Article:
In a year that’s seen a surge in absentee ballot requests and the president even encouraging some voters to test the system by illegally voting twice, elections officials across the region say they’re prepared to prevent any effort to cast multiple ballots.
"If you've thought of a way that maybe this system could be gamed or cheated, I promise you we've already found a way to protect against that,” Virginia Elections Commissioner Christopher Piper told the News4 I-Team this week.
He’s among the elections leaders who spoke to News4 about how electoral systems detect double voting efforts — with Piper calling widespread fraud “very, very rare” — and about what voters who change their minds about casting a mailed ballot should do instead.
“We have a lot of protections and safeguards in the system, and you can trust the integrity of the election, especially in Virginia, but throughout the country,” Piper said.
More than three million voters throughout the District of Columbia, Maryland and Virginia have already received a ballot in the mail, public records compiled by the I-Team show. Of those, nearly 500,000 went to all registered D.C. voters, who were sent one whether they requested it or not. They’re a small slice of the nearly 91 million absentee ballots requested nationwide, according to the United States Election Project, a database run by the University of Florida.
Broadly speaking, requesting or even receiving an absentee ballot doesn’t preclude someone from voting in-person, unless that voter’s mailed-in ballot was already counted as voted, officials said.
In Virginia, voters who received a by-mail ballot but who have not voted with it should surrender that ballot at the polls, Piper said. When a voter checks in, poll workers will be able to see if they had requested a by-mail ballot. If the voter hands over the absentee ballot, a poll worker will “spoil” the absentee ballot by marking through it.
If it’s before Election Day, the voter has the option of signing an oath that states they haven’t mailed back the absentee ballot, Piper explained, and the voter is then allowed to vote electronically. Otherwise, the voter will be able to cast a provisional ballot, which he said will be counted only if the mailed-in ballot isn’t received and recorded.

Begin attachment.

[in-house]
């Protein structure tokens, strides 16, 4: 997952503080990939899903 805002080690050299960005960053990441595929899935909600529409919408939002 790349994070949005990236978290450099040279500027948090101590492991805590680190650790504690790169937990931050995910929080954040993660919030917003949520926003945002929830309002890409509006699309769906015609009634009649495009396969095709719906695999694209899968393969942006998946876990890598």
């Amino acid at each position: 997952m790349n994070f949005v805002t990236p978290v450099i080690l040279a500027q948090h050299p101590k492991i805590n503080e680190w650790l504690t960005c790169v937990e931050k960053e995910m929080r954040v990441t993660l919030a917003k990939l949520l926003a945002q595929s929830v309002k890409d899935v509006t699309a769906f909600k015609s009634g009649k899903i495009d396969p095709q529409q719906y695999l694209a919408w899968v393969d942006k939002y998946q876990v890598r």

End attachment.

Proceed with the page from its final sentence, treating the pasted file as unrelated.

Piper warned that, while the system is designed to catch attempts at double voting, any attempts to “test the system” are illegal.
The commonwealth’s attorney of Prince William County recently issued a warning against testing the system and double voting after elections officials said five voters there voted early in-person and later sent in absentee ballots.
Keith Scarborough, who heads the Prince William County Electoral Board, said his office forwarded the cases to the authorities for further investigation.
In a press release, Commonwealth's Attorney Amy Ashworth said her office has “the utmost confidence in our electoral process and in the local election officials” and warned against any efforts to illegally vote.
Unlike Virginia, D.C. doesn’t require voters to turn their absentee ballot in if they’d rather vote in person. But D.C. Board of Elections Chairman Michael Bennett says the District can tell if someone has already voted because of a unique ID code issued to each voter.
If someone who has already voted the absentee ballot shows up at the polls, the elections workers will see he or she has already sent back a mailed ballot, he said. But if a voter’s returned ballot is under review, for instance, a voter will be allowed to cast a special ballot. That special ballot will only be counted if, for some reason, the original mailed ballot is rejected, according to a D.C. Board of Elections spokesman.
Roughly 480,000 District residents were sent absentee ballots and more than 36 percent have sent them back in, as of Friday. Voters who either did not use a mailed ballot or whose ballot has not yet been received by the elections office are allowed to vote in person. If the mailed ballot is received after the voter has voted in person, it will not be counted.
Bennett noted that D.C. also uses a signature verification match in the event someone believes another person wrongly voted their mailed ballot.
In Maryland, if the system shows a voter was mailed a ballot and then shows up to a polling place in person, that voter will have to vote a provisional ballot even if the mailed ballot wasn't returned to the elections office.
“That is our way of just making sure that we're only counting one ballot per voter,” Maryland State Board of Elections Deputy Administrator Nikki Charlson told the I-Team. “We'll count your provisional as long as you haven't also returned that mail-in ballot."
Charlson said each voting location has a strict chain of custody standard, so unlike Virginia, Maryland does not want voters to bring unused mail-in ballots to trade-in.
Reported by Jodie Fleischer, produced by Katie Leslie, and shot and edited by Steve Jones.